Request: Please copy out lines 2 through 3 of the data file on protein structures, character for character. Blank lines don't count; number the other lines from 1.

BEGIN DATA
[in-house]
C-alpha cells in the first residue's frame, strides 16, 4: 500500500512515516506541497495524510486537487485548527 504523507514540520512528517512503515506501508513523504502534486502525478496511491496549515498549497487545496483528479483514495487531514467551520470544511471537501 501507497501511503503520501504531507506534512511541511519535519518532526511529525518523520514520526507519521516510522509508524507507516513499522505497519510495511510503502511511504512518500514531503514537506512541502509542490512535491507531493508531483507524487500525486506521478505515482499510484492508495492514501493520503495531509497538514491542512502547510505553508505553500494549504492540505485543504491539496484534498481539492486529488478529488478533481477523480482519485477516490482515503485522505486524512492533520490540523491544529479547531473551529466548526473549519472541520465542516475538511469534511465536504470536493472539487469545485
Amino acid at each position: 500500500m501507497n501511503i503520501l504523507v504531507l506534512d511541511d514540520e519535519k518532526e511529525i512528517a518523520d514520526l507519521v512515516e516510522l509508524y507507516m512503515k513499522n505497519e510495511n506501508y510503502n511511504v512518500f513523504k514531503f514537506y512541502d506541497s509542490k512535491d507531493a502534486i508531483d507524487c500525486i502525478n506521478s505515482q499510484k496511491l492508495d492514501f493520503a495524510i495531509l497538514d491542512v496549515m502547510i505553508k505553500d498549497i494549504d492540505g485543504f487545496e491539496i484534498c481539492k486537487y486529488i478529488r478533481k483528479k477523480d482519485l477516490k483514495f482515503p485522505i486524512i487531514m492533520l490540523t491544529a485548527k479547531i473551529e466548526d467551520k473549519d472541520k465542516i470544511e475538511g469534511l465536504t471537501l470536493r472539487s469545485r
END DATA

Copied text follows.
C-alpha cells in the first residue's frame, strides 16, 4: 500500500512515516506541497495524510486537487485548527 504523507514540520512528517512503515506501508513523504502534486502525478496511491496549515498549497487545496483528479483514495487531514467551520470544511471537501 501507497501511503503520501504531507506534512511541511519535519518532526511529525518523520514520526507519521516510522509508524507507516513499522505497519510495511510503502511511504512518500514531503514537506512541502509542490512535491507531493508531483507524487500525486506521478505515482499510484492508495492514501493520503495531509497538514491542512502547510505553508505553500494549504492540505485543504491539496484534498481539492486529488478529488478533481477523480482519485477516490482515503485522505486524512492533520490540523491544529479547531473551529466548526473549519472541520465542516475538511469534511465536504470536493472539487469545485
Amino acid at each position: 500500500m501507497n501511503i503520501l504523507v504531507l506534512d511541511d514540520e519535519k518532526e511529525i512528517a518523520d514520526l507519521v512515516e516510522l509508524y507507516m512503515k513499522n505497519e510495511n506501508y510503502n511511504v512518500f513523504k514531503f514537506y512541502d506541497s509542490k512535491d507531493a502534486i508531483d507524487c500525486i502525478n506521478s505515482q499510484k496511491l492508495d492514501f493520503a495524510i495531509l497538514d491542512v496549515m502547510i505553508k505553500d498549497i494549504d492540505g485543504f487545496e491539496i484534498c481539492k486537487y486529488i478529488r478533481k483528479k477523480d482519485l477516490k483514495f482515503p485522505i486524512i487531514m492533520l490540523t491544529a485548527k479547531i473551529e466548526d467551520k473549519d472541520k465542516i470544511e475538511g469534511l465536504t471537501l470536493r472539487s469545485r